Prerequisites: JrS, CWE, "B" or better in the course in which they will be assisting, permission of instructor

Sociology elective

SOCL  296 Research Assistant-Sociology

1-3 s.h.

(may be repeated once for up to 6 s.h.)

This course provides a college level experience for students who are exceptionally qualified to undertake appropriate responsibilities and activities to support the research of a Sociology faculty, under their direct supervision. They will aid in all facets of conducting research: finding literature, preparing reports, collecting data, analyzing data, and preparing posters or manuscripts. The specific responsibilities, amount of credit and assessment criteria must be outlined in a written agreement between the faculty member and the student prior to the start of the course. May be repeated for a total of 12 semester hours.

Prerequisites: JrS, SOCL 209, instructor permission.

Sociology elective

SOCL 299 Independent Study in Sociology

1-6 s.h.

Available to meet needs for individual reading or research programs in selected areas of Sociology.

Prerequisites: 3 s.h. SOCL

Sociology elective (may be non-CJ)

Gen Eds: LA

SOCL 300 Forensic Mental Health

1-6 s.h.

Forensic mental health is a sub-specialty in the fields of psychiatry, psychology and social work and is concerned with the provision of mental health services to individuals involved in legal situations. As such, it is practiced in a multidisciplinary environment, where mental health providers work in tandem with law enforcement, correctional staff or court personnel. its scope of practice goes beyond the delivery of traditional mental health services and involves such issues as fitness to proceed in criminal trials, child abuse and custody, battering, and violent and sexual offenses. It involves the provision of services to both agencies and individuals, as well as victims and perpetrators.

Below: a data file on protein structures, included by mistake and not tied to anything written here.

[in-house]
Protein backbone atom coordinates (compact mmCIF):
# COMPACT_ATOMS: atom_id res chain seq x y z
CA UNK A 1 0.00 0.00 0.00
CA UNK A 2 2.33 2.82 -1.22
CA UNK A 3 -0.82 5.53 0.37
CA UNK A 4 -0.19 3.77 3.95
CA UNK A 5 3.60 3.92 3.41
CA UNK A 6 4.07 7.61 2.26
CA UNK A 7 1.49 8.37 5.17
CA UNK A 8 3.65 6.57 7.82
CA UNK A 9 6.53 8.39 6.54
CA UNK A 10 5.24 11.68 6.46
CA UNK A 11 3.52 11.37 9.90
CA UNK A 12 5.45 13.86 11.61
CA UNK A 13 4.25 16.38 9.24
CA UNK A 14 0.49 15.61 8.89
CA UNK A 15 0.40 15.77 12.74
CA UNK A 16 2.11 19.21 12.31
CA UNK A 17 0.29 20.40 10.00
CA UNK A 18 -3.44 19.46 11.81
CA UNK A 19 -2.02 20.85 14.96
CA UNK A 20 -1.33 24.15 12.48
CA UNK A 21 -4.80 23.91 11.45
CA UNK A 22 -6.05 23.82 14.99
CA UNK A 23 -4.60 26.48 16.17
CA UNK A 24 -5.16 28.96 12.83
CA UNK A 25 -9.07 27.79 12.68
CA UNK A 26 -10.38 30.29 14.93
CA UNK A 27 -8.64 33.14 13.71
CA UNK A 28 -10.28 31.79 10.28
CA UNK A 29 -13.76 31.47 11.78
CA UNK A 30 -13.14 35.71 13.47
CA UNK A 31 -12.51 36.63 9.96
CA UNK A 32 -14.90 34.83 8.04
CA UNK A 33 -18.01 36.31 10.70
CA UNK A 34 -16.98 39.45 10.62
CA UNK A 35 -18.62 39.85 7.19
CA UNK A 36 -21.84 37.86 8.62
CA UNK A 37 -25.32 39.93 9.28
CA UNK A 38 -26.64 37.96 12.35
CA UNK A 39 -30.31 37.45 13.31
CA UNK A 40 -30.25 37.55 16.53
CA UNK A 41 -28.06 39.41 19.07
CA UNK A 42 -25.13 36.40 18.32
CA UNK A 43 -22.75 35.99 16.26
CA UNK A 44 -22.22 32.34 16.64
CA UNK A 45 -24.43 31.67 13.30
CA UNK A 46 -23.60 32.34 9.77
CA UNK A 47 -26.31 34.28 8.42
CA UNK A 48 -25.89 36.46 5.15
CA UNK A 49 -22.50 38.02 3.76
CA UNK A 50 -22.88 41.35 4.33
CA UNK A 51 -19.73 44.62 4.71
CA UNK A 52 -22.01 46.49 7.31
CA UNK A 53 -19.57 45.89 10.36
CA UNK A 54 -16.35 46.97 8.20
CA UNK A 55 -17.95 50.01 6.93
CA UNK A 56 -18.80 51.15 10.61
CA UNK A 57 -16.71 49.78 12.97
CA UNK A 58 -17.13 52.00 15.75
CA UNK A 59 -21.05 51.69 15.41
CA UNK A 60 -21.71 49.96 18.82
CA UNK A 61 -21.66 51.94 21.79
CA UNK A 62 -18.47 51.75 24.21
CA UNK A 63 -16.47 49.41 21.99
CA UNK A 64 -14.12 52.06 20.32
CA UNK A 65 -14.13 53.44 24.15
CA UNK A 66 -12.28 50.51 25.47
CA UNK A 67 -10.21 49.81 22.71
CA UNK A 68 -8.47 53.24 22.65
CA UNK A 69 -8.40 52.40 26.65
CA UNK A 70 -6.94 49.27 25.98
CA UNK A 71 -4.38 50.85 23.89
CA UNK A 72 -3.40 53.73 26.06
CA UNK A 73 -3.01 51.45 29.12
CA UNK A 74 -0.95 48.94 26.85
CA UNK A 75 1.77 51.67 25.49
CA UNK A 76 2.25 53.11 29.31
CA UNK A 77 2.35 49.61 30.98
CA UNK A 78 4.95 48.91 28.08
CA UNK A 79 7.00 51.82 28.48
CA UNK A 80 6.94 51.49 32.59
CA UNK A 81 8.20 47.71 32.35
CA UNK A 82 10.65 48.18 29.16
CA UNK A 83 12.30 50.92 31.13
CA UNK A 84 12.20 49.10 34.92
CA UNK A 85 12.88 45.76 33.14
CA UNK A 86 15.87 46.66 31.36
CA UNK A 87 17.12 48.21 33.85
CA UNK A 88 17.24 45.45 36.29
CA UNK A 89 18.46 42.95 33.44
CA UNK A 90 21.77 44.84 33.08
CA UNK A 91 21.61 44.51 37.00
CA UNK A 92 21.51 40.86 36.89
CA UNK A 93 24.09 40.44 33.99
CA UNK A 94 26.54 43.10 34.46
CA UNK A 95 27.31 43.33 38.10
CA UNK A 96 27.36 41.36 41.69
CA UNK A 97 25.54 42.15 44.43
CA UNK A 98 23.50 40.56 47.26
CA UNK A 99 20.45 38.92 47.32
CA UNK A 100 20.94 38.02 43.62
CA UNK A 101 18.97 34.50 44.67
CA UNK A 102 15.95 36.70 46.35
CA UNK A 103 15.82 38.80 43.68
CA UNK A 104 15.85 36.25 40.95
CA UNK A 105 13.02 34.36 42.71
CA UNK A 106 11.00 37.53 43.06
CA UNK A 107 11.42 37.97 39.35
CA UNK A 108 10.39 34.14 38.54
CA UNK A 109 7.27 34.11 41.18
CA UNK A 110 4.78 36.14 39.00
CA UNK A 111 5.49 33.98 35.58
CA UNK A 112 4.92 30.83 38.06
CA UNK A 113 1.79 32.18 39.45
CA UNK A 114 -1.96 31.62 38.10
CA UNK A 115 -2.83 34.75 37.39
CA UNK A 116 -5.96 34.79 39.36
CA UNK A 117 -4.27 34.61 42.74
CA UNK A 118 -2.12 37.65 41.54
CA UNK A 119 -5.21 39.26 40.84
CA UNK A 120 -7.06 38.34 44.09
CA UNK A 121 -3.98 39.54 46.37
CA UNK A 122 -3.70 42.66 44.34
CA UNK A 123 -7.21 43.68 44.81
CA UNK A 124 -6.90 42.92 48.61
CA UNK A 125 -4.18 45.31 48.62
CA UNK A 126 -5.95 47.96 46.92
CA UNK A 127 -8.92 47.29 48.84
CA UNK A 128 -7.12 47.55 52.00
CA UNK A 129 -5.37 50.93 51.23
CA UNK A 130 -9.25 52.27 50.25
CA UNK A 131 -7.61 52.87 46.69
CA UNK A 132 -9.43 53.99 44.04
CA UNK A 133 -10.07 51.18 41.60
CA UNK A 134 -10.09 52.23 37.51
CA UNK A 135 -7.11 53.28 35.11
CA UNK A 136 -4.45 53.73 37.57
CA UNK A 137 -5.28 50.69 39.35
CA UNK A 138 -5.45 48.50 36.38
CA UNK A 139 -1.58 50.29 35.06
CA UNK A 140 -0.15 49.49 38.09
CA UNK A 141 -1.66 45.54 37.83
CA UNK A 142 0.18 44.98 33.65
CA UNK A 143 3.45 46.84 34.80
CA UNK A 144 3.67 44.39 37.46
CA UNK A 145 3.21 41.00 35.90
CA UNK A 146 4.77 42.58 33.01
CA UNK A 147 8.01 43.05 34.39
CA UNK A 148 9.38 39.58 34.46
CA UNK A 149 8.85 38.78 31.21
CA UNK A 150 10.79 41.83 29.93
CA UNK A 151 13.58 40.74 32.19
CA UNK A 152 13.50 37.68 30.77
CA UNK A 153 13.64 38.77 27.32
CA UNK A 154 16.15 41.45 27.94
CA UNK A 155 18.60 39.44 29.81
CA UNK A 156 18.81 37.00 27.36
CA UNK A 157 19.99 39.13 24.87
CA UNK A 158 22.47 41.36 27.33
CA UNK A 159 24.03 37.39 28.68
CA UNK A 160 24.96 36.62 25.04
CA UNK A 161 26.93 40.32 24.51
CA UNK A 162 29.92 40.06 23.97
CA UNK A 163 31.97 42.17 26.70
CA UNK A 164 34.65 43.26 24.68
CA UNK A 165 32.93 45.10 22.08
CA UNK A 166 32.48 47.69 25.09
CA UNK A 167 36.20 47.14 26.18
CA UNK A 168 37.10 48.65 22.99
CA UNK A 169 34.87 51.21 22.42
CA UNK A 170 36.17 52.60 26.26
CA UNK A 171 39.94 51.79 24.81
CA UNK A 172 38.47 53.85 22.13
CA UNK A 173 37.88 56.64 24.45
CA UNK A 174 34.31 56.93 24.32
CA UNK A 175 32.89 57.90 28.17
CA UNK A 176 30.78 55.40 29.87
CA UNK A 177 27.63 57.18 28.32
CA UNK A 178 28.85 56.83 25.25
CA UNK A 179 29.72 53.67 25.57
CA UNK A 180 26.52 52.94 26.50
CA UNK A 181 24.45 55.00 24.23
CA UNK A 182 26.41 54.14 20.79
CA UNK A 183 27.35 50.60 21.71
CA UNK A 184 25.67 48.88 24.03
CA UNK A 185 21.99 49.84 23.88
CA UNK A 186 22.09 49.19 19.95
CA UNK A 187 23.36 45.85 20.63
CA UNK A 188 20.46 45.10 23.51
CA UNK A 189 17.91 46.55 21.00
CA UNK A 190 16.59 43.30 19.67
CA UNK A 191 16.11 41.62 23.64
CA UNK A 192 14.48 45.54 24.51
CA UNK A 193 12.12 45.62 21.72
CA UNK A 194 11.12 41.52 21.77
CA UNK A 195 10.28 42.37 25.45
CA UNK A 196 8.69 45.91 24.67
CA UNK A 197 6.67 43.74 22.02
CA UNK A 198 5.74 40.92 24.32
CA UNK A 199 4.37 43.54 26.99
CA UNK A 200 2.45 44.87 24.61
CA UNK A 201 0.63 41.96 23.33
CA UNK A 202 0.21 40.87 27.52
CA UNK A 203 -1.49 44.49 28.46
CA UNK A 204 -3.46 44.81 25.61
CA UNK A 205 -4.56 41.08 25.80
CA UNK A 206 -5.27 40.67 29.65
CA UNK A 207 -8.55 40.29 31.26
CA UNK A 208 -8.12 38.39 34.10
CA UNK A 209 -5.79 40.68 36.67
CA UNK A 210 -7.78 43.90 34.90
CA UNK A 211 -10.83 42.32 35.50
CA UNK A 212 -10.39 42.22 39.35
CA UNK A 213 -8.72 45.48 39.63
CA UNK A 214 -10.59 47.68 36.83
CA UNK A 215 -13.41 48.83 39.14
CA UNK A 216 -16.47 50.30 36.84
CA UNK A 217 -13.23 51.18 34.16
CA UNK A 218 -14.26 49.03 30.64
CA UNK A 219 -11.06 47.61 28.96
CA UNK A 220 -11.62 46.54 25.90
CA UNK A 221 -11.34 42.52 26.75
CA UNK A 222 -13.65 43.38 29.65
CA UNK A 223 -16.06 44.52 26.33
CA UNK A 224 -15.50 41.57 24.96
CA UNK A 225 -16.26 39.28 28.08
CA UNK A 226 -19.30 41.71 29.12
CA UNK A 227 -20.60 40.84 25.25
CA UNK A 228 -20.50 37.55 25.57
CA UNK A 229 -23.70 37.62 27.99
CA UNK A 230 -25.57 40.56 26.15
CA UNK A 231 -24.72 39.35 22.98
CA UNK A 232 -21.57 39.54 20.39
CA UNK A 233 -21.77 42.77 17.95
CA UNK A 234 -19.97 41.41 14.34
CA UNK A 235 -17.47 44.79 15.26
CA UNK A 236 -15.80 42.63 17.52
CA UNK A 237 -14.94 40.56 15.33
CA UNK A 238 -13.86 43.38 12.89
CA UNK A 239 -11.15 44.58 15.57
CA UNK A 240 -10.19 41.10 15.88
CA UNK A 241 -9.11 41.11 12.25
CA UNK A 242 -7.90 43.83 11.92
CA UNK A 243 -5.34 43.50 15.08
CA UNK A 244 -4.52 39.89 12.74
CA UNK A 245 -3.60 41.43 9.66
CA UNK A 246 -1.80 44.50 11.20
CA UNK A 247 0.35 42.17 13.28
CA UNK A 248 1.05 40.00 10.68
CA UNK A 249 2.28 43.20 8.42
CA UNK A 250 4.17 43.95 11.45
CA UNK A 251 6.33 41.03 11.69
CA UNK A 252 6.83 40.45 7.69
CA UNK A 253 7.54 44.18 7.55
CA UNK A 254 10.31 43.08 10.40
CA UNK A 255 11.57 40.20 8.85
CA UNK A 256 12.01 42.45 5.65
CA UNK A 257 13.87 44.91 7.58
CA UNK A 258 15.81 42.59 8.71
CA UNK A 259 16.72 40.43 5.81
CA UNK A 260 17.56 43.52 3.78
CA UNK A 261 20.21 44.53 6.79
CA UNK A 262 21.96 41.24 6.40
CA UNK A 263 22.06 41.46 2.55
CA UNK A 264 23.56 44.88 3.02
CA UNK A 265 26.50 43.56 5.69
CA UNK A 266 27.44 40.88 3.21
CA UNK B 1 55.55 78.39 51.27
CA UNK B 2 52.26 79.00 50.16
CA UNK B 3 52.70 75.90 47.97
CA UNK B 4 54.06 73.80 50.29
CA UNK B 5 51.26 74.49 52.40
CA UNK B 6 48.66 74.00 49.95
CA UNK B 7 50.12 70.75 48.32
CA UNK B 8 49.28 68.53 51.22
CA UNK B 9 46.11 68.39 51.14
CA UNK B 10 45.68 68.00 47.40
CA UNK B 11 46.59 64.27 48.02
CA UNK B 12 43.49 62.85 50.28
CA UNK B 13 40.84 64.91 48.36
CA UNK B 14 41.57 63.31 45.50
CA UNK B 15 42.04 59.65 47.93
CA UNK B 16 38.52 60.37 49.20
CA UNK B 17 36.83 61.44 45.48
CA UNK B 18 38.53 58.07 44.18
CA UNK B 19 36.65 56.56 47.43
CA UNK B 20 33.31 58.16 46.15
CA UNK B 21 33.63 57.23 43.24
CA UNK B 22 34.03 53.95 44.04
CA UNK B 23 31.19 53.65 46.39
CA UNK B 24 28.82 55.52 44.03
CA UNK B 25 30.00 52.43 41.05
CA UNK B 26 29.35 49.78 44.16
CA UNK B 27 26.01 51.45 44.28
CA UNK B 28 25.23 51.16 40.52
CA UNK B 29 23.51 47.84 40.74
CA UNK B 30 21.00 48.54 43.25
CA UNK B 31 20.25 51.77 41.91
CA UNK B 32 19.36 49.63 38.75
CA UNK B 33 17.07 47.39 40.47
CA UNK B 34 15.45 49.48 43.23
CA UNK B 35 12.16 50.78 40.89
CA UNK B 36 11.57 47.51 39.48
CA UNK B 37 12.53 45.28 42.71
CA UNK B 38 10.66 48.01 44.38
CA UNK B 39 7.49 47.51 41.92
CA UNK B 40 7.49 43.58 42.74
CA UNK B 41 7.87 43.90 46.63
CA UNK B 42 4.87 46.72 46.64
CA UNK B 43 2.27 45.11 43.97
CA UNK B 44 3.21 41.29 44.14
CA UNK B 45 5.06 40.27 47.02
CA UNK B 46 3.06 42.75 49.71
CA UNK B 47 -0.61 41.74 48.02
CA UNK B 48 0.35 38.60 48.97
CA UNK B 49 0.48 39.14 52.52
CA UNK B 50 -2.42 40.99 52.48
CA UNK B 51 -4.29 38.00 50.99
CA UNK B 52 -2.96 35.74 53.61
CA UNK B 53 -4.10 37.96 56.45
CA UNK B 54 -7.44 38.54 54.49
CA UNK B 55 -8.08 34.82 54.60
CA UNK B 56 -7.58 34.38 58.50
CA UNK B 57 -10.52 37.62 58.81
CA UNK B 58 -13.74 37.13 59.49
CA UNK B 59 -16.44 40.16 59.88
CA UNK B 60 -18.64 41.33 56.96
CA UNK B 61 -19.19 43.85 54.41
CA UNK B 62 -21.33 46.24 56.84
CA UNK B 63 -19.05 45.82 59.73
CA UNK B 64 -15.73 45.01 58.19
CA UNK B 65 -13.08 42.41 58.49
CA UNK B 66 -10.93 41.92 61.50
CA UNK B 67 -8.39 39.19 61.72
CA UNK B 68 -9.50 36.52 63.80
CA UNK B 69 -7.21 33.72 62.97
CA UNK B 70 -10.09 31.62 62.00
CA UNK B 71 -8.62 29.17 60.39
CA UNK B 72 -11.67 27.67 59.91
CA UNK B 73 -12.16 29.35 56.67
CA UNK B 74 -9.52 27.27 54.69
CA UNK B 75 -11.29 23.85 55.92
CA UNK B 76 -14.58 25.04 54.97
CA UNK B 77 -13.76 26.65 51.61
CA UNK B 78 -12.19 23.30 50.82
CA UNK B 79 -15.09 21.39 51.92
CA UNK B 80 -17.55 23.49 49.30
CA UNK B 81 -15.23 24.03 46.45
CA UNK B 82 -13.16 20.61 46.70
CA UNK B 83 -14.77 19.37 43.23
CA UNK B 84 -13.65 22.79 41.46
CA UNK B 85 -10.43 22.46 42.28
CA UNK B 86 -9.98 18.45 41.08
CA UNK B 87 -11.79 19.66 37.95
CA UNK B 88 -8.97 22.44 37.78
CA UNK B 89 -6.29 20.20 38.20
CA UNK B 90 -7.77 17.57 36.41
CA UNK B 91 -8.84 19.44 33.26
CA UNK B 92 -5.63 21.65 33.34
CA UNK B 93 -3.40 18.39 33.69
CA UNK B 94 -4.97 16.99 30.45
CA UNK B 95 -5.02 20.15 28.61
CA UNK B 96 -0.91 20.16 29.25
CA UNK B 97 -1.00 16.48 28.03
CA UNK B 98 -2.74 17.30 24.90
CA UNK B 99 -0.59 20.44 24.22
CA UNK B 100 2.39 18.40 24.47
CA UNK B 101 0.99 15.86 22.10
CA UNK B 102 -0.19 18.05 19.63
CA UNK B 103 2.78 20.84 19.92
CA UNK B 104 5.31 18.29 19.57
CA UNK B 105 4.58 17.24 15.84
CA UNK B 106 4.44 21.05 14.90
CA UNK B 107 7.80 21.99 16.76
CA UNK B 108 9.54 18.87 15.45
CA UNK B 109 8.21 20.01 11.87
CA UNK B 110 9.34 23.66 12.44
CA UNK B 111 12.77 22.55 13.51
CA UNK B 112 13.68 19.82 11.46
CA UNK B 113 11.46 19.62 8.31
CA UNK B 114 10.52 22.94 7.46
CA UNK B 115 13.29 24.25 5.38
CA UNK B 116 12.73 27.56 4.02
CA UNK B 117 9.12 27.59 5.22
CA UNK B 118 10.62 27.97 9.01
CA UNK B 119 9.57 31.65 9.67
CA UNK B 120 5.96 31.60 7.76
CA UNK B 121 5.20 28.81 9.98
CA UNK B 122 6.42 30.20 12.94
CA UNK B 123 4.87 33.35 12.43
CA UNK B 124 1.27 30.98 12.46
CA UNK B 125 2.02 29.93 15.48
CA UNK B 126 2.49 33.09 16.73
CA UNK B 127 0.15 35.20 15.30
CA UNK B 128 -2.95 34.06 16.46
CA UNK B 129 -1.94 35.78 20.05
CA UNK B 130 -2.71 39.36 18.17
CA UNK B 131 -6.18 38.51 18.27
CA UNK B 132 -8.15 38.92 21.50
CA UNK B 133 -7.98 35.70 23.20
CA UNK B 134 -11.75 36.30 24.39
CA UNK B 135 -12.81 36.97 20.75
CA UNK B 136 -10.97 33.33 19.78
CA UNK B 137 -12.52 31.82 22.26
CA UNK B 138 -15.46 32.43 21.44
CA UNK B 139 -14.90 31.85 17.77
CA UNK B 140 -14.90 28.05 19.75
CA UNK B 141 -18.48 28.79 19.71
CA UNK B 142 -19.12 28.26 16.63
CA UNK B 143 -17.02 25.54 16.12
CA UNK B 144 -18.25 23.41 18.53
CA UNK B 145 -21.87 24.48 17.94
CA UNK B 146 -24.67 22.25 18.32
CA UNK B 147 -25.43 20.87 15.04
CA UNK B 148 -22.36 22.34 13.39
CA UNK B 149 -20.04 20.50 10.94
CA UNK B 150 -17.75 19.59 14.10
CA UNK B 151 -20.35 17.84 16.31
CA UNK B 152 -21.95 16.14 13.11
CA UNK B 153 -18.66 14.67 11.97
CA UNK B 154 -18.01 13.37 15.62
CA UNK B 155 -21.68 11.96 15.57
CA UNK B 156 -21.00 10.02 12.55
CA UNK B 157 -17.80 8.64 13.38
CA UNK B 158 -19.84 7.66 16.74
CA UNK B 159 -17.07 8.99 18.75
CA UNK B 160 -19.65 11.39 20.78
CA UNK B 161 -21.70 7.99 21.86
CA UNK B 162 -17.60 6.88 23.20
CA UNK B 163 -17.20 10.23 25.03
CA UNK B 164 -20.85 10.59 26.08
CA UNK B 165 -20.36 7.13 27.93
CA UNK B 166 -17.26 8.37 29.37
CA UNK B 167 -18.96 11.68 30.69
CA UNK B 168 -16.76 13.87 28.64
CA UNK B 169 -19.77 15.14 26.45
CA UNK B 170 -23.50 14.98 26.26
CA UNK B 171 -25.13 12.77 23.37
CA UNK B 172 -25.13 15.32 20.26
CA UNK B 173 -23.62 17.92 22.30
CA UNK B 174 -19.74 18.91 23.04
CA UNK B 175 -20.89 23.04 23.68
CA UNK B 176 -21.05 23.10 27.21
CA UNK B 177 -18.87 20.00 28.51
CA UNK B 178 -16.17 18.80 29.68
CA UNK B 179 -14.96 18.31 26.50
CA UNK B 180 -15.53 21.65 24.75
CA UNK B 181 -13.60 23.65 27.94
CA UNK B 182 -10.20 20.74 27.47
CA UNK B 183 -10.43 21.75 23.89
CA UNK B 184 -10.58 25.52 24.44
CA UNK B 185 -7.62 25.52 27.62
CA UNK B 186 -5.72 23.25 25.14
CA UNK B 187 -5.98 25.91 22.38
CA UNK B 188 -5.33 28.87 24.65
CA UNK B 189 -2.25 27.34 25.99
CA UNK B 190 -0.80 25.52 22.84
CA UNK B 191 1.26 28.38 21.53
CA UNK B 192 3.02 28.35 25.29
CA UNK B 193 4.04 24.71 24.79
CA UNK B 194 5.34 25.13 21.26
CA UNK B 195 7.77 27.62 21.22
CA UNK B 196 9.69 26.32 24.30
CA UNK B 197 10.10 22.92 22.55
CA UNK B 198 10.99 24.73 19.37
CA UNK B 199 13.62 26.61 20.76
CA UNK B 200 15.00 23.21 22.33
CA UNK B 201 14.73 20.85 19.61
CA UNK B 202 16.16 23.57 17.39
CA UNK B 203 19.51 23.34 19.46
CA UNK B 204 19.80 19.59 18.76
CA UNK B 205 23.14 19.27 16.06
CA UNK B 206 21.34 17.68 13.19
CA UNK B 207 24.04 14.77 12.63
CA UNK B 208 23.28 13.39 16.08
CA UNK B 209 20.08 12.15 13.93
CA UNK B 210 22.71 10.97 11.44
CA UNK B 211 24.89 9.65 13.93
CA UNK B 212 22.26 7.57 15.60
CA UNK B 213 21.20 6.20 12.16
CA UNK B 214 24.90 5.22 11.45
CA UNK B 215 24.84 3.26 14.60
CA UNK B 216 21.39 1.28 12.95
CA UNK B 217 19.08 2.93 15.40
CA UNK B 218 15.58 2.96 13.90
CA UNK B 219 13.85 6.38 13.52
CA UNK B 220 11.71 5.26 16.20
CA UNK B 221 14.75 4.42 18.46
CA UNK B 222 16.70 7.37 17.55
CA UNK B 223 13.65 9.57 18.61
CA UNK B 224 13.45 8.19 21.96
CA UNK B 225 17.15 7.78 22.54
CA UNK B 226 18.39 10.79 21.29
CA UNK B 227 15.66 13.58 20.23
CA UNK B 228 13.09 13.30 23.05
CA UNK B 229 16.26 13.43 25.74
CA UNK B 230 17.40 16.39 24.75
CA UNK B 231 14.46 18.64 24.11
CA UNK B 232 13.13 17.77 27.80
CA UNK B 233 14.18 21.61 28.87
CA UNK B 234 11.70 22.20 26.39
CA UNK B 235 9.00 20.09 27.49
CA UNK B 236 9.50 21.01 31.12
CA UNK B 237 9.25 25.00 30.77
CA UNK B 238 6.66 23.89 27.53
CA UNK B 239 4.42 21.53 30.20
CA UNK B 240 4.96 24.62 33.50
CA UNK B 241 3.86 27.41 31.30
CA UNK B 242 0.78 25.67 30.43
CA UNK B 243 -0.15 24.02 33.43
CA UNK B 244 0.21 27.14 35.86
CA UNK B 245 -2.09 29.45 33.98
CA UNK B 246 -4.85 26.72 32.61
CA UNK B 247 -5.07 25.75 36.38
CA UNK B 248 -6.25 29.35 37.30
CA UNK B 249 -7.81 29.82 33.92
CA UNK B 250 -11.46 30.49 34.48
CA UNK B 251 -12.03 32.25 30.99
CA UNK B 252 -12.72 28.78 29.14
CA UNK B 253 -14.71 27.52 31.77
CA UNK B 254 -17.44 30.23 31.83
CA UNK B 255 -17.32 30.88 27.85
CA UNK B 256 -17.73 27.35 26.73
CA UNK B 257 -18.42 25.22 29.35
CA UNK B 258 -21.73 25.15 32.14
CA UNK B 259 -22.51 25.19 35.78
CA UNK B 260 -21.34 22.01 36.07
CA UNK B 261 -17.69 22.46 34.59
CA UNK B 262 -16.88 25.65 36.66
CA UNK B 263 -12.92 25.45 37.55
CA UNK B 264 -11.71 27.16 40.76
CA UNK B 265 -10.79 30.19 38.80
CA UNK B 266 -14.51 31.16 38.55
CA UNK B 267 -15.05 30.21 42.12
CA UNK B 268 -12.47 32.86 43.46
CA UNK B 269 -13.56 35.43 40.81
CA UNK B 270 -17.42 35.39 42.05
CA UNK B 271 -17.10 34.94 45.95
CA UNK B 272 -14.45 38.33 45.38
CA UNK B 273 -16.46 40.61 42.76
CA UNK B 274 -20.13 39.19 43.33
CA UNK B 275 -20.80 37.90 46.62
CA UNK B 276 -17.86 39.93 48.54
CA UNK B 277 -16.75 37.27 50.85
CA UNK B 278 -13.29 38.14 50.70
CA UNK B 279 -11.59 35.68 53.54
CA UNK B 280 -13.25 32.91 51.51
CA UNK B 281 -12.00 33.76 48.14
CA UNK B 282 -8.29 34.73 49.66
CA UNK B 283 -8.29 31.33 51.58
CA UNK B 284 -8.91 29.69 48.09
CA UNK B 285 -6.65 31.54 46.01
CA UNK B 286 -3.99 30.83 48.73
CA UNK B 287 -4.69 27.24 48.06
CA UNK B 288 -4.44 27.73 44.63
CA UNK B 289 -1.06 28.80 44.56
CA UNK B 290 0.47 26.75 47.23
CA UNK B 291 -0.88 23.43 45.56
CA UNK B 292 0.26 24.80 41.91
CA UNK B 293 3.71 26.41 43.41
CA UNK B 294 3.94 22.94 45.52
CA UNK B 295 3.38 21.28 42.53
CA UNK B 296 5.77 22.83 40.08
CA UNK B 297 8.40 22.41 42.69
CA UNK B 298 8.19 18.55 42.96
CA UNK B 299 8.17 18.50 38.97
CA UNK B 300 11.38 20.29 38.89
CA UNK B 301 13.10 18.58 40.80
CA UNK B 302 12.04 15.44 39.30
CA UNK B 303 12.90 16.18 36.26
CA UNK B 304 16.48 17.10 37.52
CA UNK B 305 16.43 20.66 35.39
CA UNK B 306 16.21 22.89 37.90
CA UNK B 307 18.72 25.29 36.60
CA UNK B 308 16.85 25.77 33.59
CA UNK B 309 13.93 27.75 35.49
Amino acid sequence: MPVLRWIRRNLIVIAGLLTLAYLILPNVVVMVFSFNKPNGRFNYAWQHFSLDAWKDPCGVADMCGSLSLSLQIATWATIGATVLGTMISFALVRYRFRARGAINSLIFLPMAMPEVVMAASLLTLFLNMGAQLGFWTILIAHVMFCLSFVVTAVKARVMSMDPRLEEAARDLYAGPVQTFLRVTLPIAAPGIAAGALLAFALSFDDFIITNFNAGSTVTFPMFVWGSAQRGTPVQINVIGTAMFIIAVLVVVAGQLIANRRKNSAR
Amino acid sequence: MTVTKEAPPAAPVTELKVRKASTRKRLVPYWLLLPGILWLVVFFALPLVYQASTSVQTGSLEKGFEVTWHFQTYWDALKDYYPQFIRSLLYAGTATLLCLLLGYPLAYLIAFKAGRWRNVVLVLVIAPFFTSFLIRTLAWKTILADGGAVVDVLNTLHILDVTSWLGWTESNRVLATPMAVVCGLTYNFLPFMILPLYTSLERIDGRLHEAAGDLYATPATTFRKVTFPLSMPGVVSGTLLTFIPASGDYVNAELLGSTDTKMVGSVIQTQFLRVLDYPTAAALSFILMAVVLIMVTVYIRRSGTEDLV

Prerequisites: SOCL 100 and 175 or PSYC 100

Sociology elective

CJ elective

Gen Eds: LA

SOCL 304 The Sexual Offender

3 s.h.

No criminal offender currently receives more media attention or is more reviled and ostracized than the sexual offender. Over the last twenty years, considerable resources have been allocated toward the adjudication, incapacitation, and rehabilitation of this population. This course will examine historical perspectives on sexual behavior, the etiology of sexually deviant behavior, offender typologies, paraphilias and other sexual disorders, the cycle of sexual offending, juvenile and female offenders, risk assessment schemas, current treatment methodologies, and gradations of incapacitation, including trends in adjudications, community management, and supervision.

Prerequisites: SOCL 175 and 3 s.h. or 100 level SOCL

CJ elective

Sociology elective

Gen Eds: LA

SOCL 305 Comparative Criminal Justice

3 s.h.

The purpose of this course is to go beyond the culturally provincial view of the Criminal Justice system. Most of the criminal justice issues are not just unique to one country or a culture. We share problems with other countries and cultures but the way different cultures respond to the same problem may be different. Here, we can benefit from the insights of other cultures. This type of approach is known as the comparative approach.

Prerequisites: 3 s.h. SOCL and SOCL 175

CJ elective

Sociology elective

Gen Eds: LA

SOCL 306 Terrorism and Society

3 s.h.

The focus of this class will be to critically examine the social and political construction of Terrorism. Terrorism is not an abstract behavior; rather it is implicated in a web of colonial and post-colonial relations. Action of the powerful usually does not attract the label of terrorism; victims of state terrorism are euphemistically called "collateral damages." Obviously, there is a power/knowledge relationship in the definitional process. The major thrust of this course will be to problematize the traditional articulation of Terrorism, and attempt to understand it in sociological terms.